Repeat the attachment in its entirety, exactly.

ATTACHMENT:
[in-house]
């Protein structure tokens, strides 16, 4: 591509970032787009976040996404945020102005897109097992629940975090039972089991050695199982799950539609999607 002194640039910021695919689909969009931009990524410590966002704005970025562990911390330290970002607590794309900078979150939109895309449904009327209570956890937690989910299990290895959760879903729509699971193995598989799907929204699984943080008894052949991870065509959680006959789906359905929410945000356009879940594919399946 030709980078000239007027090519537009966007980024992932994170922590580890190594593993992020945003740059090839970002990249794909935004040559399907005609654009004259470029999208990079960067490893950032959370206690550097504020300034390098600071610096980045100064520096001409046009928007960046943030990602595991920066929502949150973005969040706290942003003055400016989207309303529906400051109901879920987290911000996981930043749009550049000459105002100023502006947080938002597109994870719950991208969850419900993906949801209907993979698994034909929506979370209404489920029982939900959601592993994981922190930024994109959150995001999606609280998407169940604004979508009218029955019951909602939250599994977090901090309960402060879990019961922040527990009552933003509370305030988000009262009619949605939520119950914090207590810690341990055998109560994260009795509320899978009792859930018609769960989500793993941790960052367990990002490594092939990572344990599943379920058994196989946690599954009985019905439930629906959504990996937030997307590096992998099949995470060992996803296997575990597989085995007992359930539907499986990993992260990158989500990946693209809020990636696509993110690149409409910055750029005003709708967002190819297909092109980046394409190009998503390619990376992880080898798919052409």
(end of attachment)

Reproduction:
[in-house]
């Protein structure tokens, strides 16, 4: 591509970032787009976040996404945020102005897109097992629940975090039972089991050695199982799950539609999607 002194640039910021695919689909969009931009990524410590966002704005970025562990911390330290970002607590794309900078979150939109895309449904009327209570956890937690989910299990290895959760879903729509699971193995598989799907929204699984943080008894052949991870065509959680006959789906359905929410945000356009879940594919399946 030709980078000239007027090519537009966007980024992932994170922590580890190594593993992020945003740059090839970002990249794909935004040559399907005609654009004259470029999208990079960067490893950032959370206690550097504020300034390098600071610096980045100064520096001409046009928007960046943030990602595991920066929502949150973005969040706290942003003055400016989207309303529906400051109901879920987290911000996981930043749009550049000459105002100023502006947080938002597109994870719950991208969850419900993906949801209907993979698994034909929506979370209404489920029982939900959601592993994981922190930024994109959150995001999606609280998407169940604004979508009218029955019951909602939250599994977090901090309960402060879990019961922040527990009552933003509370305030988000009262009619949605939520119950914090207590810690341990055998109560994260009795509320899978009792859930018609769960989500793993941790960052367990990002490594092939990572344990599943379920058994196989946690599954009985019905439930629906959504990996937030997307590096992998099949995470060992996803296997575990597989085995007992359930539907499986990993992260990158989500990946693209809020990636696509993110690149409409910055750029005003709708967002190819297909092109980046394409190009998503390619990376992880080898798919052409």